Horace Campbell, professor of political science and African American Studies in the Maxwell School, was quoted by The LA Times for the article “Who killed Haiti’s president? Plot thickens as Moise’s guards come under scrutiny” as well as in France…
Lambert appointed founding director of Humanities Center at Syracuse University
Lambert appointed founding director of Humanities Center at Syracuse UniversityJune 18, 2008Judy Holmesjlholmes@syr.edu
Gregg Lambert, Dean’s Professor of the Humanities in Syracuse University’s College of Arts and Sciences, has been appointed the founding director of the Humanities Center at Syracuse University. The appointment was effective June 1. The Humanities Center will support disciplinary and interdisciplinary scholarship and research in the arts, languages, literature, philosophy, religion and other fields within the SU community. The center will also develop new connections and collaborative research opportunities with scholars and community-based cultural organizations at the local, regional, national and global levels.
“It gives me great pleasure to announce Gregg Lambert’s appointment as the founding director for this vibrant new center that will energize and deepen scholarship, research and teaching in the Humanities,” says Dean Cathryn R. Newton. “The charge of the center is intentionally quite broad, spanning both the canonical and the emerging branches of the humanities.”
The new Humanities Center will be located in the Tolley Building, which was given to The College of Arts and Sciences three years ago by SU Chancellor and President Nancy Cantor as home for the humanities at SU. The Tolley Building, which also houses Imagining America, the Humanities Post-Doctoral Program and several of the college’s interdisciplinary programs, gave physical form to an idea that had been percolating in the college for several years.
The idea gained momentum in 2003 when Newton secured summer funding for college faculty to investigate humanities centers at other institutions and make recommendations for establishing one at SU. Plans for the center took flight as groups of faculty developed the center’s mission, goals and organizational structure. Newton was also a key figure in securing a $1 million grant from the Andrew W. Mellon Foundation to establish the Central New York Humanities Corridor, a large-scale partnership involving SU, Cornell University and the University of Rochester. The Humanities Center will complement and support all of these initiatives on campus and beyond.
The Humanities Center will support and provide physical space for fellows to carry out their research and share their work with the larger community through lectures, symposia, seminars, performances or other types of presentations. Humanities Center Fellows will include SU faculty members and graduate students as well as scholars from outside the University or other figures of importance in the humanities. The center’s organizational structure will include a Faculty Advisory Board, consisting of members from each of the college’s humanities departments, the chair of the Humanities Council and representatives from the University’s interdisciplinary programs; a Fellows Selection Committee, which will award fellowships to candidates from inside and outside of the University; and the Humanities Center Associates, a broad group of individuals that will assist with the center’s development and outreach activities.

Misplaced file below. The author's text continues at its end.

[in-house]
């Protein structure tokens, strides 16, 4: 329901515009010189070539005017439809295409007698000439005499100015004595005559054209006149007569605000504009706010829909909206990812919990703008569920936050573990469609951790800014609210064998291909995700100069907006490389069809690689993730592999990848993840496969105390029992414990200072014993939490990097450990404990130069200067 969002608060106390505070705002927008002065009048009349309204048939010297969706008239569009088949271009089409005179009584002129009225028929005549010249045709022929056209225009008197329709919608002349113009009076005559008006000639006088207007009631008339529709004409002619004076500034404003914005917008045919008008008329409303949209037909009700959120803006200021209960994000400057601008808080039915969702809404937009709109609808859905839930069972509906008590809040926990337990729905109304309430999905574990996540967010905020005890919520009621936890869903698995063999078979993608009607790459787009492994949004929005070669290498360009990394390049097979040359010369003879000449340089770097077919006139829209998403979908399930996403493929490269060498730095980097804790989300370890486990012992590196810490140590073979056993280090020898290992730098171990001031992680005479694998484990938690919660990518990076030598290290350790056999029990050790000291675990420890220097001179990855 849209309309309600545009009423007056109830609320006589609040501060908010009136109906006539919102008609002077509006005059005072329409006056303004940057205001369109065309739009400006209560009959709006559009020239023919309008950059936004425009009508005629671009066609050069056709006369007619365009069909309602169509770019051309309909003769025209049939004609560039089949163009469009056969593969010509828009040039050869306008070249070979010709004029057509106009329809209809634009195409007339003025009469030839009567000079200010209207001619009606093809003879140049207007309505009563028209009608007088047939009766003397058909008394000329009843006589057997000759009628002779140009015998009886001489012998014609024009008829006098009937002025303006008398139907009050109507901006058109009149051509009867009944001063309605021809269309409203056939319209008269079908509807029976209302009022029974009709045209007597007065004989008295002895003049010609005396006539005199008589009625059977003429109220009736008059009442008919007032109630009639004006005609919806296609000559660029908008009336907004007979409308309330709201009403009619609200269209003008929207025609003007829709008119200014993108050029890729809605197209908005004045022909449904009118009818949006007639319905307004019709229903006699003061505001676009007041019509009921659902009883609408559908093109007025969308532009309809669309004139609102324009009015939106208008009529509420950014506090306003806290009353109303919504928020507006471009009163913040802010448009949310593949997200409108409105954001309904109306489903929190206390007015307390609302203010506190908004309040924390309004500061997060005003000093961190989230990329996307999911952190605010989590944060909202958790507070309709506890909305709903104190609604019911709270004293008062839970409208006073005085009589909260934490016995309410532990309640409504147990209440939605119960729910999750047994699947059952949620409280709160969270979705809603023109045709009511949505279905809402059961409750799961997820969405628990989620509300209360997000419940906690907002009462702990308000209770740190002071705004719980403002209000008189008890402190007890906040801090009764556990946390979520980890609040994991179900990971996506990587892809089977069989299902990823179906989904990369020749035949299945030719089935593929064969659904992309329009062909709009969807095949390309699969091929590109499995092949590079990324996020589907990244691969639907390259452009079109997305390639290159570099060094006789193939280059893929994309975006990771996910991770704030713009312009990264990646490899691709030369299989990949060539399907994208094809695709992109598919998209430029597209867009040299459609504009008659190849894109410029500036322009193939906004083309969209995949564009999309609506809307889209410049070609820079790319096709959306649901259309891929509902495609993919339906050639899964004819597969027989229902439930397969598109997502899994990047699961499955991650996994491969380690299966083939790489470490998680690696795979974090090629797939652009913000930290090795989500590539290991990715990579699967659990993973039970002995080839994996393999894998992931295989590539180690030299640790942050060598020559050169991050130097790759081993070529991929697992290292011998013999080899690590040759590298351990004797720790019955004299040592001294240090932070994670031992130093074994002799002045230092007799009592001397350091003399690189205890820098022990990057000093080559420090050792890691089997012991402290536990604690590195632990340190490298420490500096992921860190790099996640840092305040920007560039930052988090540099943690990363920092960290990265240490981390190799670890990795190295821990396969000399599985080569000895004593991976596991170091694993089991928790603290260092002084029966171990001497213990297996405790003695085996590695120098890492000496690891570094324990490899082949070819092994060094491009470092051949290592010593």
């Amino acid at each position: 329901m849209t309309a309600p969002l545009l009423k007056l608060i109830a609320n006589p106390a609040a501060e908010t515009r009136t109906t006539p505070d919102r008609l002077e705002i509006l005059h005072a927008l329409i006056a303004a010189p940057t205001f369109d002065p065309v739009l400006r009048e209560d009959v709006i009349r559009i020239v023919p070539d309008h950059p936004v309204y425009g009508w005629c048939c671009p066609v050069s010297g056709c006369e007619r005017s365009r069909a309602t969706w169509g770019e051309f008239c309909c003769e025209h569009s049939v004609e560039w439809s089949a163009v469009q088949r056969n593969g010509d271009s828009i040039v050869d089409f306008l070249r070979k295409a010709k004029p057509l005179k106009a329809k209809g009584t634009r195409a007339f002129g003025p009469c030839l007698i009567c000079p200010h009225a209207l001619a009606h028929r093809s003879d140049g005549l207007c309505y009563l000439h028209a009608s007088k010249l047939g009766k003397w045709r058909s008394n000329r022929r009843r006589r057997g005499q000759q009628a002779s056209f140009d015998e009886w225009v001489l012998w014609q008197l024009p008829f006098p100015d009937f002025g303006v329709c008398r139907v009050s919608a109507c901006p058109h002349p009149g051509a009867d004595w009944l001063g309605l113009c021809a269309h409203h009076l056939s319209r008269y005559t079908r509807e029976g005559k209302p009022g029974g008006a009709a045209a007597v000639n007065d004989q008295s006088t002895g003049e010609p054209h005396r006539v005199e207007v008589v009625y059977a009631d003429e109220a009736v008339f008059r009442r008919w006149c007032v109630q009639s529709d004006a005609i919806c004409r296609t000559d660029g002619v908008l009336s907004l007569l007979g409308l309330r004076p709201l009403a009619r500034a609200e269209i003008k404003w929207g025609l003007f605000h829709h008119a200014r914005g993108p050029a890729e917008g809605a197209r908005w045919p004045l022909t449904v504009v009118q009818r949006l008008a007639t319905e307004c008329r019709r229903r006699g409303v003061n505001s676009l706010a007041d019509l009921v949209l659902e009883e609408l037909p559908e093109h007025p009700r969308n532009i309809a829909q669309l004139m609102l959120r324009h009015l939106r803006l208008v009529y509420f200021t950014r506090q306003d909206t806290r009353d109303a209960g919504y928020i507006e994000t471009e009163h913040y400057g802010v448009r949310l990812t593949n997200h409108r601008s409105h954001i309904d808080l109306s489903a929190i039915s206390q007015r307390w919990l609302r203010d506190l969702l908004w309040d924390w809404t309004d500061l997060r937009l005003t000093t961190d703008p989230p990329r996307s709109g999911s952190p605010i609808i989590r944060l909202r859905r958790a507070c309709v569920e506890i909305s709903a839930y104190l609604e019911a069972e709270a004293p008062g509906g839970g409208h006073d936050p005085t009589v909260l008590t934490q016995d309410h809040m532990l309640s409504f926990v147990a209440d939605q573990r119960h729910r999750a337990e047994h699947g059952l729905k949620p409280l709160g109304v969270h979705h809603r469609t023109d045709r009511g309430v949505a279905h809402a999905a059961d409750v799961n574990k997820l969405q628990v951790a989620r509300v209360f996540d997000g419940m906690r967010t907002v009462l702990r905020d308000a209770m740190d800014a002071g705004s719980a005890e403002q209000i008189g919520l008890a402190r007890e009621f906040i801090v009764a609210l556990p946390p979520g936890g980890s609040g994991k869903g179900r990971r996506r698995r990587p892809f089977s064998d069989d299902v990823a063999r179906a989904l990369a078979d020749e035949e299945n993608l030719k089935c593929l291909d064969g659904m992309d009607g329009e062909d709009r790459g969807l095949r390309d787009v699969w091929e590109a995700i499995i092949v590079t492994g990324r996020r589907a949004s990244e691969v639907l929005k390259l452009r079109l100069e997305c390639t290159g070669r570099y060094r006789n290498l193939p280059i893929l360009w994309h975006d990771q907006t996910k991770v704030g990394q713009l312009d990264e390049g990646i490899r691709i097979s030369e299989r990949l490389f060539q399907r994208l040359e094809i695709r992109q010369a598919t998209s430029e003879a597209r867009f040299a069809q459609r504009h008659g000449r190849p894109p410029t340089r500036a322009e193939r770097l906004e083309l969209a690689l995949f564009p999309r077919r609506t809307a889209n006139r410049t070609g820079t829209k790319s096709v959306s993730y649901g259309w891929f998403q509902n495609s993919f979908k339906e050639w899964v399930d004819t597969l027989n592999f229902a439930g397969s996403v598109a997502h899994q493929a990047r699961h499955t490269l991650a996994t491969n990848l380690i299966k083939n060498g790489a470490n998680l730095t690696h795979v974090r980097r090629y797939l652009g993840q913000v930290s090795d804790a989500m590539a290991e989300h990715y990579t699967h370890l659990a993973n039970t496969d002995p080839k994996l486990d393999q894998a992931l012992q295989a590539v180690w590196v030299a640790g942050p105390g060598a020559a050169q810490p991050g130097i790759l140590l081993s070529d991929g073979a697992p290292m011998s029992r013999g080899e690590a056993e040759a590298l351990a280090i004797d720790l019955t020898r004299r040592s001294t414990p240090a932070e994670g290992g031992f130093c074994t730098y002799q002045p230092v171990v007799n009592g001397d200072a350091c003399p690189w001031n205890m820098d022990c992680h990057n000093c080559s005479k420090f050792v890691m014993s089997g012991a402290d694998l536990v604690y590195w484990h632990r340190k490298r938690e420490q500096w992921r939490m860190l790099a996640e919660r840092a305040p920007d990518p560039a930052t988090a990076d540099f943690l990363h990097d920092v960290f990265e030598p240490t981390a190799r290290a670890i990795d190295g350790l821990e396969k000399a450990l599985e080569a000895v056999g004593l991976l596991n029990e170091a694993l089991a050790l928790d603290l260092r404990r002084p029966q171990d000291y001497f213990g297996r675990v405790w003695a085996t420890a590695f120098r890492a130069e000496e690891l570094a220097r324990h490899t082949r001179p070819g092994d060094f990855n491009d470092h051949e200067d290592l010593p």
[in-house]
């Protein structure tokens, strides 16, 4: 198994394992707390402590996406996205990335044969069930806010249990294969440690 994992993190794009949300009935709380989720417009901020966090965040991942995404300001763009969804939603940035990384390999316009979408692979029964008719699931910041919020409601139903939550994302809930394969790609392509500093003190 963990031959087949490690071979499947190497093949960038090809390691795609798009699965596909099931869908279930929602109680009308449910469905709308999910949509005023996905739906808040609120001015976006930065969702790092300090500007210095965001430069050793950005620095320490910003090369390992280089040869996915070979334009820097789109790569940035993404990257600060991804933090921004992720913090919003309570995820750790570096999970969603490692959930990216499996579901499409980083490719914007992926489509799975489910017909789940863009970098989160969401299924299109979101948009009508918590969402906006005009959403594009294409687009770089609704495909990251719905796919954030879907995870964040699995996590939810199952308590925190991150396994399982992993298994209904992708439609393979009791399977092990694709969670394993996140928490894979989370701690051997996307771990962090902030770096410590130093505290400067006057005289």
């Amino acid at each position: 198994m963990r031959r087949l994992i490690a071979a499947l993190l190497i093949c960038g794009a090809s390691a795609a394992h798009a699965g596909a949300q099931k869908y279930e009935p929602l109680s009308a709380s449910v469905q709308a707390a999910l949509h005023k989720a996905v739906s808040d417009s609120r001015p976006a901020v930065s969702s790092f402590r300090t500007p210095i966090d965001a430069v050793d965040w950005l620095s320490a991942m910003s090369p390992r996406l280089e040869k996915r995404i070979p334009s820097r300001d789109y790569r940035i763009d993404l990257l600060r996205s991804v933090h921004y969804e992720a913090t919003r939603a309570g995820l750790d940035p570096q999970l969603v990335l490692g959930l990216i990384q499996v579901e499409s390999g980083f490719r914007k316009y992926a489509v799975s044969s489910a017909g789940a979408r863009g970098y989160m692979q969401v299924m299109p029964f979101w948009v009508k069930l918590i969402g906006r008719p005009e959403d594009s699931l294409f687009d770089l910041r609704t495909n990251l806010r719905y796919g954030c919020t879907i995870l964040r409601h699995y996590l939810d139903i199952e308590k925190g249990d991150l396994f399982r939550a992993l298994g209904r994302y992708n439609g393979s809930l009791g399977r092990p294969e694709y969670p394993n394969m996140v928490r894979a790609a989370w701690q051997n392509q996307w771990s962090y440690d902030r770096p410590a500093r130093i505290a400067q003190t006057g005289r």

“As founding director, I plan to work closely with people within The College of Arts and Sciences to develop and build the structures that are outlined in the Humanities Center planning document,” Lambert says. “Beyond the nuts and bolts, however, I envision the center as a nexus where SU faculty and graduate students can collaborate with each other and with scholars from outside the University. The center will play a crucial role in enhancing research in the Humanities at SU by creating new fellowship opportunities for faculty and graduate students to engage in more sustained projects and, more immediately, by building on relationships that have already been established through the Mellon initiative.”
Lambert began his career at SU in 1996 as an assistant professor of English and was promoted to full professor in 2007. Most recently, he completed a three-year appointment as chair of the English department. He earned a Ph.D. in comparative literature in 1995 at the University of California, Irvine. He is the author of eight books and critical editions, including “The Return of the Baroque in Modern Culture” (2004 U.K./2005 U.S. Continuum International Publishing Group), “Who’s Afraid of Deleuze and Guattari?” (2006 U.K./2007 U.S. Continuum International Publishing Group) and the forthcoming “On the (New) Baroque,” a revised edition of “The Return of the Baroque in Modern Culture.”
Lambert has published more than 30 articles in peer-reviewed journals and has been an invited speaker for symposia and lectures across the country and internationally, including China, and most recently, the University of Tasmania, where he conducted an honor’s seminar in philosophy.
He is the recipient of several academic honors, grants and fellowships, including the 2008 Outstanding Alumni Achievement Award from Pacific University, where he earned a bachelor of arts degree cum laude in English in 1983; SU’s 1999-2000 Undergraduate Teaching Award; invited faculty at Emory University, Department of Comparative Literature; invited fellow to the 1998 session of the International School of Theory in the Humanities at Santiago de Compostela, Spain; a 1996 fellow, NEH Summer Seminar in Critical Theory at the University of California; and two nominations to the Harvard Society of Fellows (1995 and 1999).